Legalization of marijuana for recreational use among adults could significantly increase access to the drug among youth and is a growing concern for pediatric health in the United States. In a January 2015 policy statement, the American Academy of Pediatrics (AAP) reaffirmed its opposition to legalization of recreational marijuana because of potential harms to youth. Alongside efforts to promote prevention and treatment, it advocated for decriminalization (reducing criminal penalties for marijuana possession) to reduce adverse effects of felony convictions on youth, especially minorities.1 Adolescents who regularly use marijuana are at elevated risk for cognitive decline, poor educational achievement, mental illness in adulthood, and injury and death caused by marijuana-impaired driving. Marijuana potency has more than doubled since the 1990s, amplifying concerns about children accidentally consuming dangerous levels of tetrahydrocannabinol (THC) when marijuana is added to candies and baked goods, as such products are easily mistaken for marijuana-free goods.2
Despite these risks, the movement to legalize marijuana is gaining momentum. Voters in 4 states (Colorado, Washington, Oregon, and Alaska) and the District of Columbia have passed laws legalizing recreational marijuana, and additional states may follow in 2016. When marijuana is legalized for recreational use by adults, it is essential that states develop stringent regulations to protect children and adolescents. Legalization normalizes marijuana and reduces perceived risks, a concern raised by the AAP.1 However, legalization with strong regulation potentially provides greater scope for protecting children than decriminalization policies, which on their own reduce criminal penalties without controlling marijuana supply and price.
On its current trajectory, marijuana legalization will likely result in a patchwork of state approaches lacking comprehensive federal oversight. The cultivation, sale, and possession of marijuana remain illegal under federal law, but the U.S. Department of Justice stated in 2013 that it is unlikely to aggressively enforce federal marijuana laws in states with legal markets, provided that legalization is accompanied by state-level regulatory and enforcement efforts that achieve several goals, including preventing marijuana distribution to minors.3 In jurisdictions with recreational marijuana laws, possession is legal only for individuals >21 years old. With the exception of District of Columbia, all allow for commercial production, processing, and sale (District of Columbia allows only home cultivation for personal use). Short of legalization, 14 additional states have decriminalization laws substantially reducing or eliminating criminal penalties for possession, and marijuana is legal for medical use in 23 states and District of Columbia.4
Experiences with tobacco and alcohol provide context for building a strong regulatory environment and offer 4 priorities for recreational marijuana regulation (summarized in Table 1) that could help advance the AAP’s goals of protecting child and adolescent health.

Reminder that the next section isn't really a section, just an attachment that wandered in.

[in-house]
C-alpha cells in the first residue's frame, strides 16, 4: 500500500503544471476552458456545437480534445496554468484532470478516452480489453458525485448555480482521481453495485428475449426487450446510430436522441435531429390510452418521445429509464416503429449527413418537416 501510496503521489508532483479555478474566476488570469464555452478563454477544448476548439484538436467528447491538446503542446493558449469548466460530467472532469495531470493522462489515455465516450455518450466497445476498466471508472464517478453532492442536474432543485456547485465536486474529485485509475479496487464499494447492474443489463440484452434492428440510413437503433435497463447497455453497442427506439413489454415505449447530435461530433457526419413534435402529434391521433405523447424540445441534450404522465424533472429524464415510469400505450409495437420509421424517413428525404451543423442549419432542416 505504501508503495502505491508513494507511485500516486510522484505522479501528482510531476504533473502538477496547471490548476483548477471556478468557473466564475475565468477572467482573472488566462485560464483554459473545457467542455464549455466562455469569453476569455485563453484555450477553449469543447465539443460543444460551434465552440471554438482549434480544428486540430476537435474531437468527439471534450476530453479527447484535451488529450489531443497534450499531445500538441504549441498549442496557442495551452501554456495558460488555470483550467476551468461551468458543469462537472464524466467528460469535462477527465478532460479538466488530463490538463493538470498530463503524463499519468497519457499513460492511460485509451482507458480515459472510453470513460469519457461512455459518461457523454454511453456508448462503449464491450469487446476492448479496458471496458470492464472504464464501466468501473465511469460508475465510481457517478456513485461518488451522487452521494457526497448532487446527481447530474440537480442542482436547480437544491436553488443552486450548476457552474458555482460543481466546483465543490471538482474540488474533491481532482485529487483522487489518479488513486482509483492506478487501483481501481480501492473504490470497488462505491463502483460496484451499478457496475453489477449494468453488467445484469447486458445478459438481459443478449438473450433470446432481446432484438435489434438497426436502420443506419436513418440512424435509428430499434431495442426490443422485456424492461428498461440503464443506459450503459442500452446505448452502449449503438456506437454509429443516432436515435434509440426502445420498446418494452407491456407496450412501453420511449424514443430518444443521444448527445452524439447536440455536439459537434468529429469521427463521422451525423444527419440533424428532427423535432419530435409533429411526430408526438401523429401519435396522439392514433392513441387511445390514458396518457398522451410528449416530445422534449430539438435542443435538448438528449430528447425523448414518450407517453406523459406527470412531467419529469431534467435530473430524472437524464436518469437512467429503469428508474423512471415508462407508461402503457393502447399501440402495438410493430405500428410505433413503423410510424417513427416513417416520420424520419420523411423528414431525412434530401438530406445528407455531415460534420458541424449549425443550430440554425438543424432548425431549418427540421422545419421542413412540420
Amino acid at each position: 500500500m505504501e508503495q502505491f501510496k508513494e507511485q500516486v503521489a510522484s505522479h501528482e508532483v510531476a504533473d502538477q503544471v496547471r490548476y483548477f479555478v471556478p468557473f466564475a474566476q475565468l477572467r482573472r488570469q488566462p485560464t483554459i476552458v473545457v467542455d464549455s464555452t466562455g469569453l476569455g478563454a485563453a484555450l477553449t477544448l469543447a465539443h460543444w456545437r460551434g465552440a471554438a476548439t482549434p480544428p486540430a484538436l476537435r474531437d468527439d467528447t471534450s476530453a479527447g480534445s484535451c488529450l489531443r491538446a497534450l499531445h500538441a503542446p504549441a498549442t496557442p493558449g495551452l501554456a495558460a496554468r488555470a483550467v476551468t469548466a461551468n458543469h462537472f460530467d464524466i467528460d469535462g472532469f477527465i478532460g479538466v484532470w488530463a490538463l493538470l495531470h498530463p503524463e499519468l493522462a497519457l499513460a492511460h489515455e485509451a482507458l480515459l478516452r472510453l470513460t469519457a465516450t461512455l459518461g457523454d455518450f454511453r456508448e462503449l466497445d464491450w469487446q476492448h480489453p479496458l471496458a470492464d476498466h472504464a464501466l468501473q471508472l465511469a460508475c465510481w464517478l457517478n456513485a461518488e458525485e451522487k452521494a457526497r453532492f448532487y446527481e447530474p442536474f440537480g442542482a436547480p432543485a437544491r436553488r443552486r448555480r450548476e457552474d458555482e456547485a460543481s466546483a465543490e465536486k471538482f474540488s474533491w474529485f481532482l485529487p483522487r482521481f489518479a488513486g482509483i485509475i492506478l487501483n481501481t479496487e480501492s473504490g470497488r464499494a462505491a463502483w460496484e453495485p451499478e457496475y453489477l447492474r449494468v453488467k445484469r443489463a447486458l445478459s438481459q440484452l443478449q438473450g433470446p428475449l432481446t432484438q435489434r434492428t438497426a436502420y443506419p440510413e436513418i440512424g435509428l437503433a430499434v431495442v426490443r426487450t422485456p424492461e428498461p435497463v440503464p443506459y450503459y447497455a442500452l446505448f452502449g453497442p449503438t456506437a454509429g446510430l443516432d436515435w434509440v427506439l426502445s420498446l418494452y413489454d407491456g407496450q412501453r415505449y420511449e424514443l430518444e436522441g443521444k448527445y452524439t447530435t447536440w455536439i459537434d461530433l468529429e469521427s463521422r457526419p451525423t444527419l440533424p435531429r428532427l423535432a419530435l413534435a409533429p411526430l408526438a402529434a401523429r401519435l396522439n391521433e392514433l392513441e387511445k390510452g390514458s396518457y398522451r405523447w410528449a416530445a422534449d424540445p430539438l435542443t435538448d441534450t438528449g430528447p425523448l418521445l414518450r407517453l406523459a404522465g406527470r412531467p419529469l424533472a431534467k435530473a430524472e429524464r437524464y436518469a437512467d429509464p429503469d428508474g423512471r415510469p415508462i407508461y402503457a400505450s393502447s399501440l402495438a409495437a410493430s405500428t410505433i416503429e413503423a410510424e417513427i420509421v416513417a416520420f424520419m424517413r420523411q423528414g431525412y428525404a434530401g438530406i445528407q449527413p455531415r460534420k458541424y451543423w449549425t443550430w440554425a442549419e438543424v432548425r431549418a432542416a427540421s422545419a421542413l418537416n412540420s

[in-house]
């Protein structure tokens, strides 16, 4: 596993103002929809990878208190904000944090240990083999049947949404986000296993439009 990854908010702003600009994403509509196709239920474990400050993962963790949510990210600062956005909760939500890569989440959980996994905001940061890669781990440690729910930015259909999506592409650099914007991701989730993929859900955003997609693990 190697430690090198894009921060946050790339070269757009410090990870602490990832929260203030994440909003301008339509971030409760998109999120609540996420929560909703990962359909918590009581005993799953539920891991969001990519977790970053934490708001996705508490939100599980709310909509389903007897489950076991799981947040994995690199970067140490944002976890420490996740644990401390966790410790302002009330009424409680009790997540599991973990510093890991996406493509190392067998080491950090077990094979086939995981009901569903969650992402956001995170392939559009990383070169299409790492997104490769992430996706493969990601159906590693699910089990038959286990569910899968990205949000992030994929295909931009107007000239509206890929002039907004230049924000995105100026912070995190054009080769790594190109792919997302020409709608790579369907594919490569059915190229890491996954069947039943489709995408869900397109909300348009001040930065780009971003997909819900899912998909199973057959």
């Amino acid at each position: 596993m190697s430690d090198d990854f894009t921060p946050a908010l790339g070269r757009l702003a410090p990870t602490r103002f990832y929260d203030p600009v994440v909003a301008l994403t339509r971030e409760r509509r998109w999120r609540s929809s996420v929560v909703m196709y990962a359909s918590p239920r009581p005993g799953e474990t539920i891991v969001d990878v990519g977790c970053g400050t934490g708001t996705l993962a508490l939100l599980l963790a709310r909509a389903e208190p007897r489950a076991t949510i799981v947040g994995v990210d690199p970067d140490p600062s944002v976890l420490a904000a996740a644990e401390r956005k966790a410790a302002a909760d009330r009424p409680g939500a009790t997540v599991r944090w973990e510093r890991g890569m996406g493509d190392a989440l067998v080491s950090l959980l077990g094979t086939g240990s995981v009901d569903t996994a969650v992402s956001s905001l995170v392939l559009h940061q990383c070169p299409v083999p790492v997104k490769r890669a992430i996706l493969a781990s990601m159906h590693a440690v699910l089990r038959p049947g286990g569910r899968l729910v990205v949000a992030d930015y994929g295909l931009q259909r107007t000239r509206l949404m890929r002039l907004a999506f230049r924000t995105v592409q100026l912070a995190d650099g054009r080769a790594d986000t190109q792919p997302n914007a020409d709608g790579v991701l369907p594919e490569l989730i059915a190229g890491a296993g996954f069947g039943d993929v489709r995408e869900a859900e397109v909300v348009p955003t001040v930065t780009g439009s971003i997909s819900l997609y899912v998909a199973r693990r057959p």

First, taxes should be used to keep marijuana prices high. Excise taxes are associated with lower use of alcohol and tobacco by adolescents. Youth are especially price-sensitive consumers and tend to reduce cigarette use at higher rates than adults after tax increases. Even though youth cannot legally buy marijuana, marijuana sold in legal markets could be illegally resold to youth. Thus, keeping taxes high in legal markets can increase resale prices in black markets. Measures to prevent black market marijuana from entering legal markets will also require strict monitoring of the supply chain.
Second, retail availability of marijuana should be tightly regulated. States should develop licensing policies applying to all actors in the recreational marijuana supply chain, including retailers. Despite age-limit restrictions, many youth are able to obtain alcohol and tobacco from retailers. This problem could be mitigated for marijuana by stronger enforcement of existing laws, including more compliance audits and stiff penalties, which have been successful in reducing illegal tobacco and alcohol sales to minors.5 Additionally, states should regulate locations of marijuana retail establishments, keeping them away from playgrounds and schools and prohibiting stores that sell other products to minors from selling marijuana.
Third, regulations should be aimed at reducing the likelihood of children accidentally ingesting marijuana. States with legal marijuana can regulate the appearance, packaging, and labeling of products likely to be appealing to youth, such as marijuana-infused candy and baked goods. Requiring manufacturers to use child-resistant packaging (eg blister packs and opaque, sealed bottles) and clear labeling for all marijuana-infused edibles could prevent accidental ingestion. Child-resistant packaging is effective in other contexts, including reducing accidental ingestion of oral prescription drugs by young children.6 Clear labeling enhances adults’ ability to identify harmful products and keep them away from children. Legislatures could additionally empower state health departments to regulate marijuana as a potentially unsafe food additive, giving them authority to limit THC quantity in edibles.